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Reconstruction and testing the cavagnole game

After the transcription of the game rules, our archivist Kristof Selleslach also tested the game. And he suggested some improvements.

Reconstruction of the game

According to the rules, Cavagnole is played with six players, although nine or twelve is also possible. Each player has twelve numbered “tableaus” or tiles, which they may arrange in three columns of four tiles of their choosing. The tableaus were beautifully illustrated in the eighteenth century. Each player may then distribute eight “tokens” or jetons across the tableaus, maximum one jeton per tableau. 

Twelve numbered balls corresponding to the tableaus are hidden in a linen bag. A neutral hand then draws six balls one by one. After each draw, the score is calculated between the players according to the fixed division of points.

If a player had a jeton on the tableau with the number drawn, all players owe a jeton to this player. If the jeton was in a double or quadruple position, the player wins two or four jetons from every other player respectively. The player with the most jetons after the sixth ball wins the game.


After the transcription of the game rules, our archivist Kristof tested the game. You don’t need much to play the game: A deck of cards, three dozen coins, a washcloth and 12 strips of paper will suffice.

With one deck of cards, four players can take part, each taking a suit. The four kings are not used, the jacks are worth 11 points and the queens are worth 12 points. Using the playing cards, you arrange four different game boards on the table. With the first player, you simply place the cards in order from 1 to 12. With the other three players, you have a free hand and can randomly assemble the game boards. Then you arrange eight jetons on each game board. For example, choose the cards with the quadruple and the double points because you can win the most with them.  When everything is ready, a neutral person pulls the first number out of the washcloth.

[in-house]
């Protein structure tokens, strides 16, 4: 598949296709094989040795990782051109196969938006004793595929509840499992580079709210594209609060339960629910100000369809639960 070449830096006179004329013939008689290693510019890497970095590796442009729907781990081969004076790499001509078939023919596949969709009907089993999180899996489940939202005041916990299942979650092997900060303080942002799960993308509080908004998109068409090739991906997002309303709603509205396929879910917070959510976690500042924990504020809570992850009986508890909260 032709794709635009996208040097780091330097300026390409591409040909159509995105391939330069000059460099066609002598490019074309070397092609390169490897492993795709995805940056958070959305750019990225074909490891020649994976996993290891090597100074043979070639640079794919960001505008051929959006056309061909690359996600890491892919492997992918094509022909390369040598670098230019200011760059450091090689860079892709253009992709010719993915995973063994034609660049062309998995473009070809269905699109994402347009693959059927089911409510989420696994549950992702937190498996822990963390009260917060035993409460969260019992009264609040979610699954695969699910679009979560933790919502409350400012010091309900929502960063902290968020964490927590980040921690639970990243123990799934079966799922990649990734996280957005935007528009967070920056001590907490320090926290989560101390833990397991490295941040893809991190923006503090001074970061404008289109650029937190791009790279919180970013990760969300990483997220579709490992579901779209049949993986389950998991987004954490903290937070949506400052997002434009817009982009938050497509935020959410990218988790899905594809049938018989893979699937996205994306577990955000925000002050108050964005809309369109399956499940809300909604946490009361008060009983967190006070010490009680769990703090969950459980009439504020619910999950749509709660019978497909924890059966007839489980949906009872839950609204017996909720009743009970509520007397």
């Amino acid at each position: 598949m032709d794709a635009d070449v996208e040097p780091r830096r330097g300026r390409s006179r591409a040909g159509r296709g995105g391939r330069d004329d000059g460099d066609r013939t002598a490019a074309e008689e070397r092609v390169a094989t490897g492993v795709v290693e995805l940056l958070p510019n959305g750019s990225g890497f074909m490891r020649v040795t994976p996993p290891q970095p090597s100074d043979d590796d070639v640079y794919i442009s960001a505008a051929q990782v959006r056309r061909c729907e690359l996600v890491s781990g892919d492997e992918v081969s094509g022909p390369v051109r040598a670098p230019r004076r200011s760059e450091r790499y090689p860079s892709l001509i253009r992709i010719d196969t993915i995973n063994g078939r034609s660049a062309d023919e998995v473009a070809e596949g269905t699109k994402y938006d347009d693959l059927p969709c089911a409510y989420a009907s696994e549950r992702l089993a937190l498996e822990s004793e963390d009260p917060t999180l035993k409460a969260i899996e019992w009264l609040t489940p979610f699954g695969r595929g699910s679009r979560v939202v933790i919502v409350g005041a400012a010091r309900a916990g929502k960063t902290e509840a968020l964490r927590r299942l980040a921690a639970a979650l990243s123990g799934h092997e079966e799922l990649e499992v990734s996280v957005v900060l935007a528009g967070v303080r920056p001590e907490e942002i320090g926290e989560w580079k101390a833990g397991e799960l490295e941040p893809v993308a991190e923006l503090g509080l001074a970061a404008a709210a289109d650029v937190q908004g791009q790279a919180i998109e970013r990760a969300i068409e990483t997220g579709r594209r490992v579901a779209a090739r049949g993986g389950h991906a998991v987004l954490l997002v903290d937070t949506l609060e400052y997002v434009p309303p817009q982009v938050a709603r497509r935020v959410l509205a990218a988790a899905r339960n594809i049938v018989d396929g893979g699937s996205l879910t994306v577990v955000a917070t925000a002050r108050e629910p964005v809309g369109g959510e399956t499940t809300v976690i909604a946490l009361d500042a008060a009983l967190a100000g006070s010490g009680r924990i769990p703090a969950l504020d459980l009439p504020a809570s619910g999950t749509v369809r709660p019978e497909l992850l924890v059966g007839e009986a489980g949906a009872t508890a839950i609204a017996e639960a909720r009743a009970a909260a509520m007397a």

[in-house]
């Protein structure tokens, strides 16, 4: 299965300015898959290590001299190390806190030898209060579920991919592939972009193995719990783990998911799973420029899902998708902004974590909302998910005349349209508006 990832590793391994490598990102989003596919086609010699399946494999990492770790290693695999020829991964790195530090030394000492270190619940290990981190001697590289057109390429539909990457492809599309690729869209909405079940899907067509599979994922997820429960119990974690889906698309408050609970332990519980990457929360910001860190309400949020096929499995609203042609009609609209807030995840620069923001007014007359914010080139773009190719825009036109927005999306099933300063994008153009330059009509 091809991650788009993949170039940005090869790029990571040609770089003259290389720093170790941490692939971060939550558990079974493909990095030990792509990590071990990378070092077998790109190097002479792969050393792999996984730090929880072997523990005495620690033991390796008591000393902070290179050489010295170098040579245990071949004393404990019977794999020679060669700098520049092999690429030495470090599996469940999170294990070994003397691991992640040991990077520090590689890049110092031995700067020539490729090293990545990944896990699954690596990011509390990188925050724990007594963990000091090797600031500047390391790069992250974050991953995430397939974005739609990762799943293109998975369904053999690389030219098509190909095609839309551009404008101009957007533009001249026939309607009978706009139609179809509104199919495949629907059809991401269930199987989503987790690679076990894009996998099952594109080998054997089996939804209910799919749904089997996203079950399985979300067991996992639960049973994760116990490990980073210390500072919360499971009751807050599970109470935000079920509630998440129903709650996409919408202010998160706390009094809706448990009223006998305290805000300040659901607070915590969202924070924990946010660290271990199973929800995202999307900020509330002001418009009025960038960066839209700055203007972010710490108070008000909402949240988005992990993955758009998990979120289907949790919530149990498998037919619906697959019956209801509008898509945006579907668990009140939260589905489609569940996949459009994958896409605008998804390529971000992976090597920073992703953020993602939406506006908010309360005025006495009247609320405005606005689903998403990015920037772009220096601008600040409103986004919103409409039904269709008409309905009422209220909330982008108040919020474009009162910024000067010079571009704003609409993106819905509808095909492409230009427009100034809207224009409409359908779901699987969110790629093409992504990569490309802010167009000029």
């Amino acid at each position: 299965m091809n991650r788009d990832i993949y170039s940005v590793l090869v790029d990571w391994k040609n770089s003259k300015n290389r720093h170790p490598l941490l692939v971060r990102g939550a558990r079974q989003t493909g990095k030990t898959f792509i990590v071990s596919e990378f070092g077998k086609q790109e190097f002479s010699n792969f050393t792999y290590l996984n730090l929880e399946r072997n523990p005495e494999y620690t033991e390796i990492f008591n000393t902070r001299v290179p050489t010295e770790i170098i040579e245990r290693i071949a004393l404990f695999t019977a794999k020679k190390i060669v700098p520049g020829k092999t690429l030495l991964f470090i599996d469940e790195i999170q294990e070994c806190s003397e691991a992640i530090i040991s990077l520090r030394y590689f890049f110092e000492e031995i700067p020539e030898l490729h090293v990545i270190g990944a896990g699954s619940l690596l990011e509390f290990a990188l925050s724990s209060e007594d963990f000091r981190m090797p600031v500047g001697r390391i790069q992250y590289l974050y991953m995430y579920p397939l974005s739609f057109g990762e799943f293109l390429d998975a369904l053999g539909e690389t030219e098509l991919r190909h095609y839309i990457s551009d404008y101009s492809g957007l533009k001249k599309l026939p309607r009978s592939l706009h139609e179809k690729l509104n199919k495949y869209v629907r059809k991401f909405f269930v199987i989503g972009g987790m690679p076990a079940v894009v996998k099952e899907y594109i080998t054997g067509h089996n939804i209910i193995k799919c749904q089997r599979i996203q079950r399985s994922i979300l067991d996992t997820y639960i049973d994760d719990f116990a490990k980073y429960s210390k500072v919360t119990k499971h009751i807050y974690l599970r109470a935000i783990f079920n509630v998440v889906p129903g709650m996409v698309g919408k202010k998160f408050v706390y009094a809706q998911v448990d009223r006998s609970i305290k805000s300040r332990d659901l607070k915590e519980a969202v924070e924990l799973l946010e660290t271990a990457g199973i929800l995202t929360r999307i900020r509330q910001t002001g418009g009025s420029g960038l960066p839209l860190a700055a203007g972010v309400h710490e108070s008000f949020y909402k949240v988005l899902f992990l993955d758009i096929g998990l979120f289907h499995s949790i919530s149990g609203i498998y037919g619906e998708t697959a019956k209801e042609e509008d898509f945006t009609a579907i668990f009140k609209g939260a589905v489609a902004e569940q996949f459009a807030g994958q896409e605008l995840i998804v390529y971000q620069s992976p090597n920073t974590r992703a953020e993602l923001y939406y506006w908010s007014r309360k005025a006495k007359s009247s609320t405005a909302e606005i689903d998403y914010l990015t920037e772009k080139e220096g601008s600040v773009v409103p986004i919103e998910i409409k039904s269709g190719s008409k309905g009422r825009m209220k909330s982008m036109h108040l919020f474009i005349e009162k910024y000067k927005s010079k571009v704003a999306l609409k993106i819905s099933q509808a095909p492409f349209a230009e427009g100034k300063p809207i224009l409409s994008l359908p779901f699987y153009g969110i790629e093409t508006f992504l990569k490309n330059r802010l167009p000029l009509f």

You soon realise that not every player can stay in the game to the end before the sixth number is drawn. Players can often become bankrupt after two draws, sometimes even after the first draw. This is because of the excessive profit distribution after every draw. Any player unfortunate enough not to have placed a jeton on the number drawn can lose up to four jetons. As a result they lose half their capital. If other players also have a jeton on this number, the loss can increase further. In the worst case scenario, the player loses all their jetons after one draw and is forced to leave the game.

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Suggestions from our archivist

Nobody likes to be sidelined after the first draw. This is why our archivist Kristof has some suggestions to improve the game rules. The quadruple points are toned down to triple points, and the upper and lower four-point tiles are reduced to double points. In addition, the profit distribution is only settled between the players sitting next to each other, and not with all the players at the table. With these adjustments, players can stay in the game longer, although not every player finishes.

Cavagnole can even provide a full evening of fun with the help of scoring based on the card game. After each round of six draws, the number of jetons each player has more or less than the eight jetons they had at the start of the round is recorded. For example, if a player has 11 jetons after one round, a score of +3 is recorded. If, on the other hand, a player only has 3 jetons left, a score of -5 is recorded. The average score across all players remains zero. What one player loses, another wins. Players with a positive score are winning, players with a negative score are losing. During the game, players want to try to get and stay with a positive points tally.

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